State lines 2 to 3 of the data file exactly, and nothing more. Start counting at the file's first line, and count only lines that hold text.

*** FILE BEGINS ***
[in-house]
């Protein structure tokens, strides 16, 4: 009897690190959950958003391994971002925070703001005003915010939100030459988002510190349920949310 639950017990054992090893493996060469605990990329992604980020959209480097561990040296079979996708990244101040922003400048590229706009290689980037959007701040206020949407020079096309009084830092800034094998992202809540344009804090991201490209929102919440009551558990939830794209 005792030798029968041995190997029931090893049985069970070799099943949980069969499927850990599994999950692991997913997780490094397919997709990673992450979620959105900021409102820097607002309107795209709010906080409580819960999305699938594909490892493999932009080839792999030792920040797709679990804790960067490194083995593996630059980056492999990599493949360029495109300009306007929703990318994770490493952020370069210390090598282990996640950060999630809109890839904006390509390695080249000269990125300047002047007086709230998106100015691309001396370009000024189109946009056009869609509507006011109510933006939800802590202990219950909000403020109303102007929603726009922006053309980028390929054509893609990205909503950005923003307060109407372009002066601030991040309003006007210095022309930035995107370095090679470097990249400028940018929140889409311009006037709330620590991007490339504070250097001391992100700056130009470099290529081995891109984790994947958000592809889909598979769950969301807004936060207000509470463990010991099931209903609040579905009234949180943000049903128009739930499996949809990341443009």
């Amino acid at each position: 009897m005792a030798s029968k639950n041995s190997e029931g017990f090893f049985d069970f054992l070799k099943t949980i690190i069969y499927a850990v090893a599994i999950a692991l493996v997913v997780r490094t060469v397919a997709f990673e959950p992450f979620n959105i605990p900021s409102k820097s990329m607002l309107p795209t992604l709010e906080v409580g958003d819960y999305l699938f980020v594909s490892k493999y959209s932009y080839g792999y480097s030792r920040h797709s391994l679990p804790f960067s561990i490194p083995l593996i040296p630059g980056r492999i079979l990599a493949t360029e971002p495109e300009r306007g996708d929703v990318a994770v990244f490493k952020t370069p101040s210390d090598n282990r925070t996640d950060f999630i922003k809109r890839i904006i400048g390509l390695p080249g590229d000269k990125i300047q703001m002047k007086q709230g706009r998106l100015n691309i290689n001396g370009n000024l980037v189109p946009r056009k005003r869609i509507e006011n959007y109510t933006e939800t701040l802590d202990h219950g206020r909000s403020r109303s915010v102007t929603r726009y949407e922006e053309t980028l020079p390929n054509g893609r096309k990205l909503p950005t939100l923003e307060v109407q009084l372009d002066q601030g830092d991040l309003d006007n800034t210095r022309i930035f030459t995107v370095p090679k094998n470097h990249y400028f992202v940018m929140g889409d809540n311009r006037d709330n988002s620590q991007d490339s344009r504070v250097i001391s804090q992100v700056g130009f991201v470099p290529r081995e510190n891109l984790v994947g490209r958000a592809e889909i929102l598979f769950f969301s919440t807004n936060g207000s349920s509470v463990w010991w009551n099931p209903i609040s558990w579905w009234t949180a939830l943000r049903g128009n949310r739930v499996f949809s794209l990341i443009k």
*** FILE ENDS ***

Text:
């Protein structure tokens, strides 16, 4: 009897690190959950958003391994971002925070703001005003915010939100030459988002510190349920949310 639950017990054992090893493996060469605990990329992604980020959209480097561990040296079979996708990244101040922003400048590229706009290689980037959007701040206020949407020079096309009084830092800034094998992202809540344009804090991201490209929102919440009551558990939830794209 005792030798029968041995190997029931090893049985069970070799099943949980069969499927850990599994999950692991997913997780490094397919997709990673992450979620959105900021409102820097607002309107795209709010906080409580819960999305699938594909490892493999932009080839792999030792920040797709679990804790960067490194083995593996630059980056492999990599493949360029495109300009306007929703990318994770490493952020370069210390090598282990996640950060999630809109890839904006390509390695080249000269990125300047002047007086709230998106100015691309001396370009000024189109946009056009869609509507006011109510933006939800802590202990219950909000403020109303102007929603726009922006053309980028390929054509893609990205909503950005923003307060109407372009002066601030991040309003006007210095022309930035995107370095090679470097990249400028940018929140889409311009006037709330620590991007490339504070250097001391992100700056130009470099290529081995891109984790994947958000592809889909598979769950969301807004936060207000509470463990010991099931209903609040579905009234949180943000049903128009739930499996949809990341443009």
């Amino acid at each position: 009897m005792a030798s029968k639950n041995s190997e029931g017990f090893f049985d069970f054992l070799k099943t949980i690190i069969y499927a850990v090893a599994i999950a692991l493996v997913v997780r490094t060469v397919a997709f990673e959950p992450f979620n959105i605990p900021s409102k820097s990329m607002l309107p795209t992604l709010e906080v409580g958003d819960y999305l699938f980020v594909s490892k493999y959209s932009y080839g792999y480097s030792r920040h797709s391994l679990p804790f960067s561990i490194p083995l593996i040296p630059g980056r492999i079979l990599a493949t360029e971002p495109e300009r306007g996708d929703v990318a994770v990244f490493k952020t370069p101040s210390d090598n282990r925070t996640d950060f999630i922003k809109r890839i904006i400048g390509l390695p080249g590229d000269k990125i300047q703001m002047k007086q709230g706009r998106l100015n691309i290689n001396g370009n000024l980037v189109p946009r056009k005003r869609i509507e006011n959007y109510t933006e939800t701040l802590d202990h219950g206020r909000s403020r109303s915010v102007t929603r726009y949407e922006e053309t980028l020079p390929n054509g893609r096309k990205l909503p950005t939100l923003e307060v109407q009084l372009d002066q601030g830092d991040l309003d006007n800034t210095r022309i930035f030459t995107v370095p090679k094998n470097h990249y400028f992202v940018m929140g889409d809540n311009r006037d709330n988002s620590q991007d490339s344009r504070v250097i001391s804090q992100v700056g130009f991201v470099p290529r081995e510190n891109l984790v994947g490209r958000a592809e889909i929102l598979f769950f969301s919440t807004n936060g207000s349920s509470v463990w010991w009551n099931p209903i609040s558990w579905w009234t949180a939830l943000r049903g128009n949310r739930v499996f949809s794209l990341i443009k």